The Eixample ('extension') is the vast new quarter of the city begun in 1859, when Barcelona was finally allowed to grow out of its old walls. This is where you'll find the banks, the department stores, the rail stations and the offices, on broad, booming boulevards and unique eight-sided city blocks. This too is where the city's home-grown architectural revolutionaries got their big chance to build, and their works contribute much to the Eixample's electric buzz.
Wonder is what one feels in the Eixample – wonder and the realization that it really is impossible to see the world as the Modernistas saw it. It is this same wonder that surrounds Knossos or Machu Picchu or any historical and geographical one-off. Like them, the Modernista masterpieces of the Eixample speak of a season never to be recaptured, a rare combination of a blank slate, talent, skill, quirkiness, imagination and money, with Anarchist bombs providing a restless basso continuo in the background and Gaudí off in his corner trying to save their souls with his Sagrada Família.
The Eixample’s highlights will take most of a day to see – walk straight up the Passeig de Gràcia to the Diagonal, passing some of the great Modernista monuments, including Gaudí's Casa Battló and La Pedrera, Puig i Cadafalch's Casa Amatller and Domènech's Casa Lleó Morera.
To see more requires perseverance: even if the Modernistas get under your skin, you’ll keel over trying to see everything at once. Try exploring by bicycle, especially on Sundays when there's less traffic, to see the area’s lesser-known architectural gems.
Ildefons Cerdà and the Creation of the Eixample
By the early 19th century, Barcelona was going crazy, bursting at the seams of its walled straitjacket. The city fathers endlessly petitioned the government to demolish the walls and allow the city to expand; Madrid always refused, fearing among other things that a bigger and perhaps even badder Barcelona would escape the firing range of its cannons on Montjuïc and in the Ciutadella.
At last, in August 1854, during one of Spain’s brief interludes of liberalism, permission was granted. When word reached Barcelona, wild celebration filled the streets as every man, woman and child started hacking away at walls, even with their bare hands. The Bourbon wall was made of tougher stuff than the Berlin wall: it took 34 years to dismantle; but it was so despised that not a single block was left in place. You will find stretches of Barcelona’s Roman and medieval walls, but Bourbon, never.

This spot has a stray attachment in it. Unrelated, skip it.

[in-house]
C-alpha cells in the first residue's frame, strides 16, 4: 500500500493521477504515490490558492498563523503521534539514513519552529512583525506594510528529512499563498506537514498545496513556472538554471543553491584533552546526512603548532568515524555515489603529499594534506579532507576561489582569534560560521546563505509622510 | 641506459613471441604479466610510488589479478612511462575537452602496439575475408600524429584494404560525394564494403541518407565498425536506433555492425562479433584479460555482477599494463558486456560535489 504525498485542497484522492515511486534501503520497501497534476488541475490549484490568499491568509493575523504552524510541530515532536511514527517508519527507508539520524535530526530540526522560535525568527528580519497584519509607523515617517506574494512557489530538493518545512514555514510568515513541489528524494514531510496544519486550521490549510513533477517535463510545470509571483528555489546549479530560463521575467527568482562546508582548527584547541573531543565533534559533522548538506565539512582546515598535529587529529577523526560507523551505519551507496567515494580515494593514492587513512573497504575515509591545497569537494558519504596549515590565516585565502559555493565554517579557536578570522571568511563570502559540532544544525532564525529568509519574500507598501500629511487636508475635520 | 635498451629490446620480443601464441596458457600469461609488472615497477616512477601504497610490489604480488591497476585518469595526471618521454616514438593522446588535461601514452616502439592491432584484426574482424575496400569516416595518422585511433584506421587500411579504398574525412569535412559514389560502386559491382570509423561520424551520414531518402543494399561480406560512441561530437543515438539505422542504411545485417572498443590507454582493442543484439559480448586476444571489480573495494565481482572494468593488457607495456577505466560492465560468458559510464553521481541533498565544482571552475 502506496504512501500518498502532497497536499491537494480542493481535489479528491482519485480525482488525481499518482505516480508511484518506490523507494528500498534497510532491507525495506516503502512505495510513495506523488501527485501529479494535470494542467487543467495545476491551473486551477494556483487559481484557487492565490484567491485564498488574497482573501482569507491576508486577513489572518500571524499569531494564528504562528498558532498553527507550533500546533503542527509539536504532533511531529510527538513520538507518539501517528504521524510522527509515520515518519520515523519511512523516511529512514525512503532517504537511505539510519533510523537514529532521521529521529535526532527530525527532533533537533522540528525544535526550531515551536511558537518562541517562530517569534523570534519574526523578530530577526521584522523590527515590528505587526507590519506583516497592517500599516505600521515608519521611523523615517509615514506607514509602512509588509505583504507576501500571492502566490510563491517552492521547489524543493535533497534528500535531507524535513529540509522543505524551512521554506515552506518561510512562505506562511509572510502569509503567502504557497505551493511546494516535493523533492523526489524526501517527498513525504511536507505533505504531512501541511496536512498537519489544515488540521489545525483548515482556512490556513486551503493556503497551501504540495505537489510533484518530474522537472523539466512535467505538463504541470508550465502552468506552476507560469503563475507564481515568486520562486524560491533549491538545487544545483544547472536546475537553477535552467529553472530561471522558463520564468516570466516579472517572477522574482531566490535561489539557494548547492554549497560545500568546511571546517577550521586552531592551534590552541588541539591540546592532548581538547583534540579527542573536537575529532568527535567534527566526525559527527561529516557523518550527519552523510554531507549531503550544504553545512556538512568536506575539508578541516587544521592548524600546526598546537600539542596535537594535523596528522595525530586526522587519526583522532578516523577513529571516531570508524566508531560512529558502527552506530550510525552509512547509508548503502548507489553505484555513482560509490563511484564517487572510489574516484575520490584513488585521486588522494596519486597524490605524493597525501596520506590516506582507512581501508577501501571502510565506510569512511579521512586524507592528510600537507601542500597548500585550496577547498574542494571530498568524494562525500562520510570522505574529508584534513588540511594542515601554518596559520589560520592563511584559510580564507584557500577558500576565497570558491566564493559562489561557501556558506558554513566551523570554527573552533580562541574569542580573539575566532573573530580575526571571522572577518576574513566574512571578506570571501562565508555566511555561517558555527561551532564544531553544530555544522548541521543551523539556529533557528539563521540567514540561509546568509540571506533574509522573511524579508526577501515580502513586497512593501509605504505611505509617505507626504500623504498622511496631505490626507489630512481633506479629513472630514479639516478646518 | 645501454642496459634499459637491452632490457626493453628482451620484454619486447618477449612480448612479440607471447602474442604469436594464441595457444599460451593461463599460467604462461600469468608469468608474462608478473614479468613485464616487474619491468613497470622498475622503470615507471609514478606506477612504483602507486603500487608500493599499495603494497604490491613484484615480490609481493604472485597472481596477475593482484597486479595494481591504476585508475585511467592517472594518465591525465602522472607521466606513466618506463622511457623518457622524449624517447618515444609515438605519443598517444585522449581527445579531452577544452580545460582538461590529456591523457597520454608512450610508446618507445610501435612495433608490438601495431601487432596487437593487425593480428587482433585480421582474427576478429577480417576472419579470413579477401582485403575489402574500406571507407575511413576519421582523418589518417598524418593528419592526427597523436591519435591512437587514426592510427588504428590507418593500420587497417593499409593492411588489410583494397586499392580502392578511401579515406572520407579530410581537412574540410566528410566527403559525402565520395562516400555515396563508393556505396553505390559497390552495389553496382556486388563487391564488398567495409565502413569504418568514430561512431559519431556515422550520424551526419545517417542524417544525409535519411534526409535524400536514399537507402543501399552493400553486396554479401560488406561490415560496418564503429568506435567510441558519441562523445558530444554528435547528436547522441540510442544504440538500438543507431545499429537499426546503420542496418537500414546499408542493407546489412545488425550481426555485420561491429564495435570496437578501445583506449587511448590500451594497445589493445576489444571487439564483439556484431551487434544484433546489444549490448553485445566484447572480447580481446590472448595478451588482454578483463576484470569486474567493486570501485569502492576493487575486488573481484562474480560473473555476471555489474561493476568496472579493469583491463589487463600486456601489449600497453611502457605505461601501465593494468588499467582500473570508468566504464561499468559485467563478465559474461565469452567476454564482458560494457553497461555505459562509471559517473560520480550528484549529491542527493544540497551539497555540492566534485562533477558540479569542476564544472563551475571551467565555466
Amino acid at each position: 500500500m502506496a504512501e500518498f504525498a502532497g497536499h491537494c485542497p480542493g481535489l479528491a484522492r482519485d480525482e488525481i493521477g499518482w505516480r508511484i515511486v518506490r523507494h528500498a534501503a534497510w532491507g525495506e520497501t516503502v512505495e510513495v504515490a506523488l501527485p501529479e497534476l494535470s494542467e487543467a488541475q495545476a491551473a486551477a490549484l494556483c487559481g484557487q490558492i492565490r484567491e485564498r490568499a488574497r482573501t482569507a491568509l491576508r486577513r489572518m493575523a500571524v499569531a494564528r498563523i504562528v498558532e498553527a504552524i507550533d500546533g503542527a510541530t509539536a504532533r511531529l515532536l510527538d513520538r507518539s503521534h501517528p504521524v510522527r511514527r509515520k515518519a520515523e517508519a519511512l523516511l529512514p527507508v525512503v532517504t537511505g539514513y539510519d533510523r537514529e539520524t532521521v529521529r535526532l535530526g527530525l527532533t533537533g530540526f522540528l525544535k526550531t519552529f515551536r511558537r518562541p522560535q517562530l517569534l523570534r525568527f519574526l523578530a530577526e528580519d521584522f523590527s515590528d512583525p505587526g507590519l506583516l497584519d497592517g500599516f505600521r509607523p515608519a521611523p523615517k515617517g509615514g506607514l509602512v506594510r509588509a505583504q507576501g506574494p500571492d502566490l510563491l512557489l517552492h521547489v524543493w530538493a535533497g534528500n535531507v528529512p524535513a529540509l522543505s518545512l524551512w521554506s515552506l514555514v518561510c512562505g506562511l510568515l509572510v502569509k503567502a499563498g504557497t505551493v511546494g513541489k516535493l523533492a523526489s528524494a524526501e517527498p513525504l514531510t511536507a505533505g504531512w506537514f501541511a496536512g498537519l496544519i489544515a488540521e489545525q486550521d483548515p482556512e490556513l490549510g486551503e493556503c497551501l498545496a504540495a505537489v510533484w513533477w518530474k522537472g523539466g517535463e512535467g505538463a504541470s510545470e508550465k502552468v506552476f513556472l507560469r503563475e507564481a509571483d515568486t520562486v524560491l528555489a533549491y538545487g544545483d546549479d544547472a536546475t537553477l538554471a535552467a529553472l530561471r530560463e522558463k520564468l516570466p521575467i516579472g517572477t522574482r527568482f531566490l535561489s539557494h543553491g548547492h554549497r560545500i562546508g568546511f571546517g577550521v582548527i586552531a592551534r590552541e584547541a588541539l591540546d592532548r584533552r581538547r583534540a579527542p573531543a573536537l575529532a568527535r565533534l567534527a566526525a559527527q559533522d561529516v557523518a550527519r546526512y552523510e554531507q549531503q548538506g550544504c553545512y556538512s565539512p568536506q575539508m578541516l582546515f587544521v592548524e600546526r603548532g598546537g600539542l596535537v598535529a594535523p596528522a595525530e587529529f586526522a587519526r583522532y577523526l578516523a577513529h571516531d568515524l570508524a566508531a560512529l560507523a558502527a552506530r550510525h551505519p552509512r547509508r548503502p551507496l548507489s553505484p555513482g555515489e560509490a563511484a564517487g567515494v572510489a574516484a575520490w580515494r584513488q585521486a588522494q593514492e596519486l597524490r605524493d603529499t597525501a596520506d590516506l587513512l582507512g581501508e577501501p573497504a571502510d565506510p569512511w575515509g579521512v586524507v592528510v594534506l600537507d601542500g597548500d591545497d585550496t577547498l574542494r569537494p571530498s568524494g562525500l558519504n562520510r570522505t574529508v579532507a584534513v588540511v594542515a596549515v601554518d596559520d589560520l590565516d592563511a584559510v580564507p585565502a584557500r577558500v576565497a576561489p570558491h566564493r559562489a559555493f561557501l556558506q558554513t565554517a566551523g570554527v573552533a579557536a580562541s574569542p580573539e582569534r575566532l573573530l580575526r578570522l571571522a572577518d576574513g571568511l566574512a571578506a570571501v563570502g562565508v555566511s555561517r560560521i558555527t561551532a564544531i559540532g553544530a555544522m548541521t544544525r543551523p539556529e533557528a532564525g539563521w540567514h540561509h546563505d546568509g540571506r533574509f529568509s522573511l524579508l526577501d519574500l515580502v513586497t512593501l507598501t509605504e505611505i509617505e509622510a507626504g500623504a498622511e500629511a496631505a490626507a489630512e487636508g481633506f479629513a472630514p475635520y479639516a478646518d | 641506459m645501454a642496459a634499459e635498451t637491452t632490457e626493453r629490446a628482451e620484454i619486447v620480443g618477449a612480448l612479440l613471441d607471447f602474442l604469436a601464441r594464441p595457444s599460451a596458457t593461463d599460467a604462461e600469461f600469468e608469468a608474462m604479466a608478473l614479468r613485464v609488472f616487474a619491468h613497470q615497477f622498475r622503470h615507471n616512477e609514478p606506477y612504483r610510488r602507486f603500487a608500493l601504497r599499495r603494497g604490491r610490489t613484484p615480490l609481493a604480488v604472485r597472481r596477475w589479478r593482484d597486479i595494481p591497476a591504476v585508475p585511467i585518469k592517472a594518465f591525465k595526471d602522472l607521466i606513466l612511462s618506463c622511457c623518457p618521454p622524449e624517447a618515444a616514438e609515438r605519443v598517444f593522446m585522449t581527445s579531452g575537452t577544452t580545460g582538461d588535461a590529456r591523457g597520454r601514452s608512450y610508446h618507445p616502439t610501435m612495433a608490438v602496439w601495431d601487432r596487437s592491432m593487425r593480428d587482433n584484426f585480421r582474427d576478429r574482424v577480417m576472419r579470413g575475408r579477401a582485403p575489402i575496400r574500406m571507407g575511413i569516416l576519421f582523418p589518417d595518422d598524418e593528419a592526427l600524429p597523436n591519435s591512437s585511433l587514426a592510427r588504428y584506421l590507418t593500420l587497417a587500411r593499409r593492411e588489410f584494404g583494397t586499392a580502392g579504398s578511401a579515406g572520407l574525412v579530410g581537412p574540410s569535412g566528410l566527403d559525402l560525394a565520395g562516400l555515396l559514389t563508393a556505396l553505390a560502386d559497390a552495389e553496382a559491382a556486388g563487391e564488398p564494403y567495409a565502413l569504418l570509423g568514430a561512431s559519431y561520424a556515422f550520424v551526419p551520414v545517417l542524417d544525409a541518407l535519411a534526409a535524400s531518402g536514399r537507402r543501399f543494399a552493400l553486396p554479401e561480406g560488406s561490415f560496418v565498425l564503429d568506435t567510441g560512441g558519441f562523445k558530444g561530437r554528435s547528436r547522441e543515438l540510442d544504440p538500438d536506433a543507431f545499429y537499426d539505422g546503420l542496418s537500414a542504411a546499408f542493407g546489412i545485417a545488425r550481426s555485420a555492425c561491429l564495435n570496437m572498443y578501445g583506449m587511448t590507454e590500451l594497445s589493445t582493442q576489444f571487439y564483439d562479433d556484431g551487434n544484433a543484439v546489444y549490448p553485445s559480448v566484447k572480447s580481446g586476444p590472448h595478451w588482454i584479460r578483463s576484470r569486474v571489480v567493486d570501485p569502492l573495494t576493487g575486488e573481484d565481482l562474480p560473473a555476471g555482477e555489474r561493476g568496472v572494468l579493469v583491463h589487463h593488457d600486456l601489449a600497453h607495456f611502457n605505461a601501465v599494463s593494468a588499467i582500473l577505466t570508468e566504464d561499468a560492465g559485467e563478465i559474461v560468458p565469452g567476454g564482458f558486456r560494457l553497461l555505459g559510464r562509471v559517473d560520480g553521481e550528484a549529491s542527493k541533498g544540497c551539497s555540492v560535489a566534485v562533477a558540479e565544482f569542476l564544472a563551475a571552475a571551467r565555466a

Now that the lid was off, the city in 1859 sponsored a competition for the plan of the new ‘widening’, or Eixample. The finalists were both Catalans. Most Barcelonans preferred the plan of municipal architect Antoni Rovira i Trias, who proposed exciting prospects and boulevards fanning out of the Old City, similar to what Baron Haussmann was creating at the same time up in Paris. (you can see the plan engraved by his statue, in Plaça de la Virreina).
Madrid had the final say, though, and imposed the seemingly eccentric scheme of a Socialist civil engineer named Ildefons Cerdà, who designed a plan that had nothing whatsoever to do with the Old City, a modular grid of uniform wide streets, with distinctive bevelled or 'chamfered' corners (xamfràs, or chaflans in Spanish) at the intersections to allow the new steam trams to turn more easily and lend a touch of grandeur to each intersection.
Unlike most grids, Cerdà’s intention wasn’t to create lots to buy and sell as easily as possible. His visions were utopian: his pure abstract plan would eliminate social classes – there was no reason why one block should be better than another (the same arguments were made for the 1811 grid plan for Manhattan). Cerdà won because his plan was so much more than just an aesthetic layout of streets. He had thought of everything. There would be gardens in the centre of each block, with light, air, windows and good drainage for all. Markets, parks, hospitals and social services would be distributed at equidistant points.
It’s hard not to feel sorry for Cerdà, who spent his life and entire fortune on his vision but remains rather unappreciated to this day. The visionary who coined the term 'urbanism' has never really got the credit he deserves as a father of planning. In Barcelona, he never got a statue like Rovira, and the only thing named after him is a ghastly traffic intersection.
The fact is that few city plans have had their intentions dragged so disdainfully in the mud. Barcelona quintupled in size over the next 50 years on the lines of the Pla Cerdà, but little more than the xamfrans survived its designer’s dreams, and the speculators would have dumped even those as wasteful had Madrid not kept an eye on the map. The other elements of Cerdà’s plan – the height and density restrictions, the parks and social services – soon went by the wayside; buildings and car parks filled in the blocks instead of gardens.
Nor did Cerdà’s ideas on equality make it off the blueprints. Just as Paris has its Right and Left Banks, so Barcelona has its Right Eixample (Dreta de l’Eixample) and less desirable Left Eixample (Esquerra de l’Eixample), divided by C/ de Balmes, where the tram ran until the 1920s. On the Right, Modernista architects created fabulous palaces for their wealthy clients. If the Barri Gòtic is Europe’s largest medieval neighbourhood, the Dreta de l’Eixample (or to be more precise, the 'Quadrant d’Or' between the Barri Gòtic, Diagonal, C/ Roger de Flor and C/ Muntaner) holds the greatest trove of 19th-century architecture, with over 150 listed Modernista buildings.
The Eixample was neglected and disfigured under Franco, but over the past decade the Ajuntament has sponsored a massive programme to restore, polish and preserve this unique legacy; in some cases, even Cerdà’s gardens have been planted in the heart of the blocks.